Well, firstly he affirmed to me that I am good enough (and other lovely friends and people I network with have said the same thing). And secondly, he made it clear I am NEVER alone. And he’s right: I’m not. I feel incredibly supported by my family and the community I am in. And as will be clear to anyone who has worked with me, I value collaboration and I genuinely want to help others – especially women – succeed.

When I was listening to The Magic of Thinking Big, I had just created this website (many thanks to 4Data for their help). And having done that, I had this flurry of fear worries: I don’t have enough time as I’m busy enough as it is, it’s already been done, I won’t have anything interesting to say, no one will want to be in the community, and my perennial excusitis favourite, it’s a dumb idea.

But I decided to push past this imposter syndrome. I felt the fear and I did it anyway. Today I feel called to implement imperfect action by taking the first step to write a blog post on my new website. Ready to not, today I’m launching my new business.

The Joyful Business Club

What I am learning is that building a business – whatever business – takes time. Some people have overnight success, but I’m not one of them. You have to be really clear about what your ‘why’ is. People can spot fakeness and greed a mile away.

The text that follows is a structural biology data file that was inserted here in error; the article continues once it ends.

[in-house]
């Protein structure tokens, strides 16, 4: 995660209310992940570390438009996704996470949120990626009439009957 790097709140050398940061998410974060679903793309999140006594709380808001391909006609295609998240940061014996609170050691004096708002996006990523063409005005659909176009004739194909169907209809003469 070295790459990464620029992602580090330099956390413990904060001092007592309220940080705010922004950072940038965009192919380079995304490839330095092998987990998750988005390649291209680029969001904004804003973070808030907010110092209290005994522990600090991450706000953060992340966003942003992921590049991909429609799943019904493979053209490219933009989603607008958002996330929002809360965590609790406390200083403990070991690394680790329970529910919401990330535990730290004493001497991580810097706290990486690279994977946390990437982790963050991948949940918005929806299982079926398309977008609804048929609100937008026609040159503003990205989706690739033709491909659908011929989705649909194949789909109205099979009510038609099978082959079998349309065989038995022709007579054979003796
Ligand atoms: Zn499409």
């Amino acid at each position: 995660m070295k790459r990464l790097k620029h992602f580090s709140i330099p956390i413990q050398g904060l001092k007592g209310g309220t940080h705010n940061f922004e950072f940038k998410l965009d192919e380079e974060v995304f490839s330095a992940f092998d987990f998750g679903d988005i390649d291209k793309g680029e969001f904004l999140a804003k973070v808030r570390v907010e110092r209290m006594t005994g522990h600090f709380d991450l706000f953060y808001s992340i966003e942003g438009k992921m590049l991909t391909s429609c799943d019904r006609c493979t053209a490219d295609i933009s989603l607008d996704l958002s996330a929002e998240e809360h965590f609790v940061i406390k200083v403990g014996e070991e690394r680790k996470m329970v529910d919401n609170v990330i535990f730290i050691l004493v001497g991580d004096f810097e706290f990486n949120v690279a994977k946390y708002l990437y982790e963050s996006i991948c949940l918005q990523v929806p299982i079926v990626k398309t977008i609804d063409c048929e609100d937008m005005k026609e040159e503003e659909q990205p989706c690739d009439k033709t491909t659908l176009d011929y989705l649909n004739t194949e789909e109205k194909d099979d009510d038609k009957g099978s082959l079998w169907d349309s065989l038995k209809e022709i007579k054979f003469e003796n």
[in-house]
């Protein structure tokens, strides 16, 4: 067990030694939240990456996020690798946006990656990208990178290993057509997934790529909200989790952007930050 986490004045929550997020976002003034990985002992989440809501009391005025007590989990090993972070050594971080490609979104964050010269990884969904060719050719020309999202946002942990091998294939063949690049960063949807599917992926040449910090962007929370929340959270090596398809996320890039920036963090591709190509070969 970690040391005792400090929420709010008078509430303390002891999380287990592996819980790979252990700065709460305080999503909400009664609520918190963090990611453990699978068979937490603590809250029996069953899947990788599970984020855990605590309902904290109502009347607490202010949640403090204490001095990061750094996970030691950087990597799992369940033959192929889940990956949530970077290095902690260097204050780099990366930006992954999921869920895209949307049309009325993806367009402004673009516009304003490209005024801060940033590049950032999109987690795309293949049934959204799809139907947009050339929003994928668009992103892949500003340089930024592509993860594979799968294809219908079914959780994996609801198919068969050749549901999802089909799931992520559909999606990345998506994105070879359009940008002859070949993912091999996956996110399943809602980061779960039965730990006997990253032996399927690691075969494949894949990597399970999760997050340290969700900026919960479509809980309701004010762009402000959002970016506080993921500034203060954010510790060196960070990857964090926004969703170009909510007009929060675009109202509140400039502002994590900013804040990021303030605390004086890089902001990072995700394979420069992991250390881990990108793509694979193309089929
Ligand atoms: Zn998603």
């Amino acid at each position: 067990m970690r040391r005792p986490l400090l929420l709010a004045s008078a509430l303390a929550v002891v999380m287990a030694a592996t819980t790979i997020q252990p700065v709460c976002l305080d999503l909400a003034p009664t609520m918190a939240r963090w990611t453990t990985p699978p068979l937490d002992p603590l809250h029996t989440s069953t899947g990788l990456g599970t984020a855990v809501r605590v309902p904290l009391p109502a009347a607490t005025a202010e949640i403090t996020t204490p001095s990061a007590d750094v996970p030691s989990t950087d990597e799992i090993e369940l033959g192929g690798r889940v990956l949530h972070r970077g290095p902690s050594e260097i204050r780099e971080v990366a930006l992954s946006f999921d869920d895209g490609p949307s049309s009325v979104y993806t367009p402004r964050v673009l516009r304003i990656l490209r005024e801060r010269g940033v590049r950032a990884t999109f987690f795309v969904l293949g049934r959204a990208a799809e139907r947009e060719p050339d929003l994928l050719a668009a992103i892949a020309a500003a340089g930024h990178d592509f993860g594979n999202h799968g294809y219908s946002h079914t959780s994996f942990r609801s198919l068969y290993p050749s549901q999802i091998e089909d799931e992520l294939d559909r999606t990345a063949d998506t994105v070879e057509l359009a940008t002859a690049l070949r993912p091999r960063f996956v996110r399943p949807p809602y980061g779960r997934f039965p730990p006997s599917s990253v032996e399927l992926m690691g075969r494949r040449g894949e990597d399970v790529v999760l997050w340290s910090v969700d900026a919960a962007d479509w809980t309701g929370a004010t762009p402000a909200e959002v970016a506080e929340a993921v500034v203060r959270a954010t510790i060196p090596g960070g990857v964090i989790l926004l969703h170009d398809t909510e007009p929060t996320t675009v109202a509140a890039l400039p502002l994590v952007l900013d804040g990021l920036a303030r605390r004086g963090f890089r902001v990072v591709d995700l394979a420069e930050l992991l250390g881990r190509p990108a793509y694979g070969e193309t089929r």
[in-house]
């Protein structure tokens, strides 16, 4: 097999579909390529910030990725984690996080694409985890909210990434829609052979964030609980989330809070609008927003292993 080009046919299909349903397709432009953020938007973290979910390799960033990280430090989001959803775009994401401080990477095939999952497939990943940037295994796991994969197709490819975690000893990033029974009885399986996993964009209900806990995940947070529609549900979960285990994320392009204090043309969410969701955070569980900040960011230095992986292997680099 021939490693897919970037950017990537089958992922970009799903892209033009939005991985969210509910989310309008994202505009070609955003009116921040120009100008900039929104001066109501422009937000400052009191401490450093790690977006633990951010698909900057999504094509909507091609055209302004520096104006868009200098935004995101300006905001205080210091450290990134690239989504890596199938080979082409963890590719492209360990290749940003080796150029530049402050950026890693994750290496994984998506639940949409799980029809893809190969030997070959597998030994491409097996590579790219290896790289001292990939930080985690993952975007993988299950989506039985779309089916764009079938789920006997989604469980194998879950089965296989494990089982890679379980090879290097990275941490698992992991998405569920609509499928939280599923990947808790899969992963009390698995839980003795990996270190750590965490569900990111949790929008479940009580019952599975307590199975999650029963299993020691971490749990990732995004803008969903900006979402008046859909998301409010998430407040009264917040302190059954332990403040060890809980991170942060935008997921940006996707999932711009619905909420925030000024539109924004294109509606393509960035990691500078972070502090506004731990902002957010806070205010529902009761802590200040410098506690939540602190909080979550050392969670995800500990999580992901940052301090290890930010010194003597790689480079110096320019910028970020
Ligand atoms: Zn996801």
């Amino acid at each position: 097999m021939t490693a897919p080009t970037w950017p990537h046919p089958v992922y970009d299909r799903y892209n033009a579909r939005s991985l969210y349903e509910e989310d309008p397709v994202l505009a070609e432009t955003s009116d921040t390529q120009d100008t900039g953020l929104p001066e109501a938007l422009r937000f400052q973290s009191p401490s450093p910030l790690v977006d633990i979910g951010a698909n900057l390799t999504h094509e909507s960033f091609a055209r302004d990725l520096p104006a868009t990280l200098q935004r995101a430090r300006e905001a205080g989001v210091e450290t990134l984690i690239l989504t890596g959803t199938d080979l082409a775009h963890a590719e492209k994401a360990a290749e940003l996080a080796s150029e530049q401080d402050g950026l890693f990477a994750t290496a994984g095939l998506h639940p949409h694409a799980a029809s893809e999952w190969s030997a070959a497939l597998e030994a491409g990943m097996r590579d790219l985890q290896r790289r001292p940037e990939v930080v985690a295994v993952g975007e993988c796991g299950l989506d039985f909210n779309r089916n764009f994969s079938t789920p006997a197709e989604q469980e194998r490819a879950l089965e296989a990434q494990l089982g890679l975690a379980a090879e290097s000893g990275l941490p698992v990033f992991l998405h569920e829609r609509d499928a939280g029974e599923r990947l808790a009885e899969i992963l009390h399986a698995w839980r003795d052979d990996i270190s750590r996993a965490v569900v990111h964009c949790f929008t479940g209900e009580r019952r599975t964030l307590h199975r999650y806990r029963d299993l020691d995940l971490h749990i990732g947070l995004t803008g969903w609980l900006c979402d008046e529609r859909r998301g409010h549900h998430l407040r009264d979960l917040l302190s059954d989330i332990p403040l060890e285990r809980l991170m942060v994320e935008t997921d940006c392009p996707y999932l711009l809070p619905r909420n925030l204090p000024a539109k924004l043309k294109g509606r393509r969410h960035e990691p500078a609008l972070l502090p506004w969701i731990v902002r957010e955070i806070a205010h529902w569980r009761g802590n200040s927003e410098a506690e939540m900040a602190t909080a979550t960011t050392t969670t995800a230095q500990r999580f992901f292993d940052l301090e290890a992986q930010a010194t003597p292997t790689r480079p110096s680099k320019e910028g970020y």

And ‘success’ is not just about monetary award, although from a place of self worth, it’s important to know that you deserve to be compensated fairly for the value you provide others. You can be really, really successful in doing what you love and making change and you don’t have to be a millionaire to claim the title of ‘success’. (Yep, I’m still conditioned to seeing success in terms of a dollar sign so this is work in progress for me.)

I am now opening The Joyful Business Club for business. It is going to be operating in three stages, and the first stage is creating a collaborative and welcoming community for any woman who is interested in doing business – whether it is a full time, part-time or side hustle gig. You matter and your dreams and aspirations matter. I get that, and I want to see you shine.

In this community, no question is too stupid and no idea is too small and insignificant. I want you to feel supported not just by me but by the community.

I still don’t know exactly how stage 1 of The Joyful Business Club is going to evolve, and I welcome your advice and feedback. These are some questions I have:

  • When you think/thought about starting a business, what scared you the most?
  • What networking groups work for you?
  • Do you feel comfortable navigating the digital landscape?
  • How did you make your first sale?
  • Are you yet to make your first sale?
  • What courses/training would be useful to you?

In coming weeks, I will be putting more resources on this site. I also plan to run and promote training courses through the website and on Facebook.

Thank you for reading this and thank you in advance for being part of this community. Make sure you also join on the new The Joyful Business Club Facebook Group to connect with others.